Probably John Sexton. Alan Ross, Ansel Adams, Art Wolfe, and Bill Fortney make the short list. You did as well. I still look for you when I go to Precision when I am in Austin.

Ann Peterson said...

Sally Mann , in particular the later pictures of her husband, and Martine Frank.

Ann Peterson said...

Also Joel Meyerowitz, dinner in NY or Italy!

Dean Beasom said...

A very difficult choice. I took workshops with both Lucien Clerque and George Tice. Lucien would be a fascinating dinner companion. Peter Gowland and his wife were also interesting to meet. But, in part since I never had the chance to meet them, I would have to pick between Edward Stichen for his WW2 Navy work, or David Douglass Duncan for his Korean War photos.

Kevin Mayo said...

My first reaction was to say Ansel but I stopped and thought about it for a minute and jumped to Gene Smith. I saw a retrospective of his work in Philadelphia years ago and it was amazing. Then I thought some more and I would love to have dinner with Alfred Eisenstaedt. I think Eisie would be fun to talk to for hours an end.

Mark Matheny said...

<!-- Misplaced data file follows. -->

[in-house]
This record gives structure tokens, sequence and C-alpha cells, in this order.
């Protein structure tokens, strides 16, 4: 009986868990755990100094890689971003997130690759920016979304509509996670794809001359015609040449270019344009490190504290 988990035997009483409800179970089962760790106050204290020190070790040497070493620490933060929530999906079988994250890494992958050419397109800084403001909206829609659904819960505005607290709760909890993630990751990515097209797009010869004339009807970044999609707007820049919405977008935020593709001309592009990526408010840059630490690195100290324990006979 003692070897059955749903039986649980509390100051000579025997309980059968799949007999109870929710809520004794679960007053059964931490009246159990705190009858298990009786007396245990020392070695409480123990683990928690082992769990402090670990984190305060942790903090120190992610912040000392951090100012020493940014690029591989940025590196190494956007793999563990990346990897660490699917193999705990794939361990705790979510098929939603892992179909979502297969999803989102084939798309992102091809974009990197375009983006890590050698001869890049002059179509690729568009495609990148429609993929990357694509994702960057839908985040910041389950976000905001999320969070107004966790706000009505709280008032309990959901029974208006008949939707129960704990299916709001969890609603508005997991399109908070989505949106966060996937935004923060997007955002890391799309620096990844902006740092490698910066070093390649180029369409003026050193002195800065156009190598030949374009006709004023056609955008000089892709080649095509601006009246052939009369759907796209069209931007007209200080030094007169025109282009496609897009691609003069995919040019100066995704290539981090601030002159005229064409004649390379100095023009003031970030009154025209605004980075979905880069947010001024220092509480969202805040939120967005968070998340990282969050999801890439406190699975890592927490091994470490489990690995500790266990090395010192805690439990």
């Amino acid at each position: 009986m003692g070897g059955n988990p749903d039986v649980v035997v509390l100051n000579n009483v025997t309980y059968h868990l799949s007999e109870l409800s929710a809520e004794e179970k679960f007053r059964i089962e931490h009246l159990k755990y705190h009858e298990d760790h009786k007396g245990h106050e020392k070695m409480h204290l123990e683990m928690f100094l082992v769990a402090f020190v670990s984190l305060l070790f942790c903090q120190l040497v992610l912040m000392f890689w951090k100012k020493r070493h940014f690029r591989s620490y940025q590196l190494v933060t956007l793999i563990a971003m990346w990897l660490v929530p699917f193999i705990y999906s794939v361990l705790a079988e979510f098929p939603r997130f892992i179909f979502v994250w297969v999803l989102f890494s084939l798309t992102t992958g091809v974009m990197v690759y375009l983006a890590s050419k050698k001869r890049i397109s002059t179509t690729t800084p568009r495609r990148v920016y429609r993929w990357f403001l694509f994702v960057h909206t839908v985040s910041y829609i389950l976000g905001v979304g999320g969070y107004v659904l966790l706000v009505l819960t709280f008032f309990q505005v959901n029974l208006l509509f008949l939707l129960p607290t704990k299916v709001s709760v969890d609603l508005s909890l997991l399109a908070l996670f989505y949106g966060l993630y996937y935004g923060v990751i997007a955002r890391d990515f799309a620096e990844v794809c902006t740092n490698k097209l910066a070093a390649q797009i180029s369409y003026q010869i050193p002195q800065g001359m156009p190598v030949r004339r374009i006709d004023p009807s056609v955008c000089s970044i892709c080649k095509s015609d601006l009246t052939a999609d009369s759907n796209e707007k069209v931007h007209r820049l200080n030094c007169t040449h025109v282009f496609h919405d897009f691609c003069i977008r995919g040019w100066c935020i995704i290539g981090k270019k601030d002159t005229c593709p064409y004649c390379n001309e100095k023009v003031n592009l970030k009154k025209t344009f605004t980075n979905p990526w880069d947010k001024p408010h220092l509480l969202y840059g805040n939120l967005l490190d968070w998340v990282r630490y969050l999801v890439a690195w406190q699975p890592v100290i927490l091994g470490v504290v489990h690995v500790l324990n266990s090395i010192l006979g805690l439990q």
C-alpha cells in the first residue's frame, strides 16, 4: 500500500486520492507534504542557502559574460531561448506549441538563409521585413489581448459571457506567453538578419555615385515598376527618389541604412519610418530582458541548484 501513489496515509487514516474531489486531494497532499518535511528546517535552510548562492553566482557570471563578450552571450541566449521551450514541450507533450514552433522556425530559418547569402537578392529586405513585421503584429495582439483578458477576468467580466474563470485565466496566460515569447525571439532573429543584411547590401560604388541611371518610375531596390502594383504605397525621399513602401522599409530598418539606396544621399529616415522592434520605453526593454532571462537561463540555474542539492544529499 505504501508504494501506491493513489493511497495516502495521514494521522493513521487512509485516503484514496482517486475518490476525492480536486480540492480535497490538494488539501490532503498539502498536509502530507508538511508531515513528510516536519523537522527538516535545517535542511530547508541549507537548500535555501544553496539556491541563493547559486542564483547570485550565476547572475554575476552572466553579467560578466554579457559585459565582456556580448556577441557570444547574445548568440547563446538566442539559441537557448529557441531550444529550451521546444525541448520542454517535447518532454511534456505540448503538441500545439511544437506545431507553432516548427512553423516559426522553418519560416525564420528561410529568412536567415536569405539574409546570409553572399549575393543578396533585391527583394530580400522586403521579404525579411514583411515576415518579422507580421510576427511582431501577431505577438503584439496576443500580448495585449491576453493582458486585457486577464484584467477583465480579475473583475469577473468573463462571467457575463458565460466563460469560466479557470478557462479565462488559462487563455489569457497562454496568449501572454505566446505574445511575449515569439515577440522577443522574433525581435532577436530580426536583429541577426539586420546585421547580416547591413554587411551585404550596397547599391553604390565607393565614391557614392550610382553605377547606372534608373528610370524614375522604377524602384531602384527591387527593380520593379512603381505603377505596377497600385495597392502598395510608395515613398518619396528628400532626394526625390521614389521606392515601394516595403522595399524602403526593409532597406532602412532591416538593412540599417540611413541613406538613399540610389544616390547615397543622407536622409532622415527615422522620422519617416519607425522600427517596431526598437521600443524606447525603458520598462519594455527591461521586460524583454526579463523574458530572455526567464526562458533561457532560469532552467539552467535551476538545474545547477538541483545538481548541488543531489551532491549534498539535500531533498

I'm glad that's an easy one for you. Of all the influential photographers, old and new, the choices seemed endless. But as I thought through the question, reviewed all the photo books on the shelf, and wondered who I would most want to sit down with for a few hours and discuss life, photography, and vision I believe Peter Turnley http://www.peterturnley.com/frenchkiss/ would be my choice. Especially when it comes to his B&W images. His images generally have a lot of things going on within them but still the main subject always stands out. I'm very intrigued by that ability.

Bill Hatcher http://www.billhatcher.com/ also has an amazing way of capturing his subjects, from great distances, but still making the subject the center of attention. I just can't figure out how he does it.

Kirk Tuck said...

I'll have to agree that a dinner with Eugene Smith would be an event. The stories that I've read about him are so intriguing. Talk about living your art....

Thanks also (Nigel) for reminding me about Man Ray. Would love to sit in a little café and share a big carafe of wine with him!

Kirk Tuck said...

"Jim Waite said...
Hi Kirk,